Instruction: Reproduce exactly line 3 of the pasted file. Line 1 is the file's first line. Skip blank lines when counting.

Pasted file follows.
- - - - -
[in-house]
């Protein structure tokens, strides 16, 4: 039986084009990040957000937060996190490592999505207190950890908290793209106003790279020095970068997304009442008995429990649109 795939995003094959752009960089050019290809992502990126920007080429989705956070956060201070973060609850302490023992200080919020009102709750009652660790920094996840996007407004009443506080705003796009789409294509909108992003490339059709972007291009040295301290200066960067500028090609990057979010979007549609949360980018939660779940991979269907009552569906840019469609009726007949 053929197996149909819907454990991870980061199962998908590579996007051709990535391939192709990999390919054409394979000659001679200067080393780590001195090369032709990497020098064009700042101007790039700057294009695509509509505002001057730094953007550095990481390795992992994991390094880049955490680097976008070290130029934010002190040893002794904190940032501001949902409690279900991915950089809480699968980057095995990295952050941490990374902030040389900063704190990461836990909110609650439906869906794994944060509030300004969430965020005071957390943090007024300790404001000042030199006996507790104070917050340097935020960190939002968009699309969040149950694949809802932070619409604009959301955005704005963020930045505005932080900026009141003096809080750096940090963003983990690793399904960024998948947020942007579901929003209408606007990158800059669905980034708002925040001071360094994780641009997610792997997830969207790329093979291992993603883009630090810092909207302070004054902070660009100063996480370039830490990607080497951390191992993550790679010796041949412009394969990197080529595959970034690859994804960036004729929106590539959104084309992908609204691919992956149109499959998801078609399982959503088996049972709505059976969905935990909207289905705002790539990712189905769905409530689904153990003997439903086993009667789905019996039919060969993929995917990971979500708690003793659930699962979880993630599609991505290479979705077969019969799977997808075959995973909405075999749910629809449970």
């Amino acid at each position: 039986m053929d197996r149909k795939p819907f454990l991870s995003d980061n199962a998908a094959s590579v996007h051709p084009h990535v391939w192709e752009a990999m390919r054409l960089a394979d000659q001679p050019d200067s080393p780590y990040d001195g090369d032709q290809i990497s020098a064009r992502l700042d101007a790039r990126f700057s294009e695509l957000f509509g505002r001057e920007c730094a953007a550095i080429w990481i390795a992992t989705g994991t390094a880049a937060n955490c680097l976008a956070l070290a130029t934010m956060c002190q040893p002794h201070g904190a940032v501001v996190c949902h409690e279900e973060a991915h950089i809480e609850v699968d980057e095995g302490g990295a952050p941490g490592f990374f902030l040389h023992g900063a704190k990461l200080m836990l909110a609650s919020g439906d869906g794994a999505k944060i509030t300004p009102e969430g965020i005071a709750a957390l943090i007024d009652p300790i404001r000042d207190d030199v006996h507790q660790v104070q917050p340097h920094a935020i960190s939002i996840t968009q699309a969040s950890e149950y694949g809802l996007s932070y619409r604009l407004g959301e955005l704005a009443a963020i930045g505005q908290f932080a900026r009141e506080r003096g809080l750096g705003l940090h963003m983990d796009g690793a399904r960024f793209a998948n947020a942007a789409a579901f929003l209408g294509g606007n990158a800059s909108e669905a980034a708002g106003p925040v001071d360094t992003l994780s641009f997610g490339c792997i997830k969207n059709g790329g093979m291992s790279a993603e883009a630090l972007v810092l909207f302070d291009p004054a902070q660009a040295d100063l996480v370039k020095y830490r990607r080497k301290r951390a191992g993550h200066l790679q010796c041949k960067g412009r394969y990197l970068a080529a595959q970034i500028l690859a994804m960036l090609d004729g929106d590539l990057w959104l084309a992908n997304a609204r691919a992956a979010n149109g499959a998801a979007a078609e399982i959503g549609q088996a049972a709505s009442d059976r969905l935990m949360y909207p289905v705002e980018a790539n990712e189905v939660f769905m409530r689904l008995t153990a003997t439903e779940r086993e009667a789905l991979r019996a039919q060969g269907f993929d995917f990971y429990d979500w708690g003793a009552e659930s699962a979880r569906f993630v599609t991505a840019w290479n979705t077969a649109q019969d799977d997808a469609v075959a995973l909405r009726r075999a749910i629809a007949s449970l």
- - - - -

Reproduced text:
């Amino acid at each position: 039986m053929d197996r149909k795939p819907f454990l991870s995003d980061n199962a998908a094959s590579v996007h051709p084009h990535v391939w192709e752009a990999m390919r054409l960089a394979d000659q001679p050019d200067s080393p780590y990040d001195g090369d032709q290809i990497s020098a064009r992502l700042d101007a790039r990126f700057s294009e695509l957000f509509g505002r001057e920007c730094a953007a550095i080429w990481i390795a992992t989705g994991t390094a880049a937060n955490c680097l976008a956070l070290a130029t934010m956060c002190q040893p002794h201070g904190a940032v501001v996190c949902h409690e279900e973060a991915h950089i809480e609850v699968d980057e095995g302490g990295a952050p941490g490592f990374f902030l040389h023992g900063a704190k990461l200080m836990l909110a609650s919020g439906d869906g794994a999505k944060i509030t300004p009102e969430g965020i005071a709750a957390l943090i007024d009652p300790i404001r000042d207190d030199v006996h507790q660790v104070q917050p340097h920094a935020i960190s939002i996840t968009q699309a969040s950890e149950y694949g809802l996007s932070y619409r604009l407004g959301e955005l704005a009443a963020i930045g505005q908290f932080a900026r009141e506080r003096g809080l750096g705003l940090h963003m983990d796009g690793a399904r960024f793209a998948n947020a942007a789409a579901f929003l209408g294509g606007n990158a800059s909108e669905a980034a708002g106003p925040v001071d360094t992003l994780s641009f997610g490339c792997i997830k969207n059709g790329g093979m291992s790279a993603e883009a630090l972007v810092l909207f302070d291009p004054a902070q660009a040295d100063l996480v370039k020095y830490r990607r080497k301290r951390a191992g993550h200066l790679q010796c041949k960067g412009r394969y990197l970068a080529a595959q970034i500028l690859a994804m960036l090609d004729g929106d590539l990057w959104l084309a992908n997304a609204r691919a992956a979010n149109g499959a998801a979007a078609e399982i959503g549609q088996a049972a709505s009442d059976r969905l935990m949360y909207p289905v705002e980018a790539n990712e189905v939660f769905m409530r689904l008995t153990a003997t439903e779940r086993e009667a789905l991979r019996a039919q060969g269907f993929d995917f990971y429990d979500w708690g003793a009552e659930s699962a979880r569906f993630v599609t991505a840019w290479n979705t077969a649109q019969d799977d997808a469609v075959a995973l909405r009726r075999a749910i629809a007949s449970l």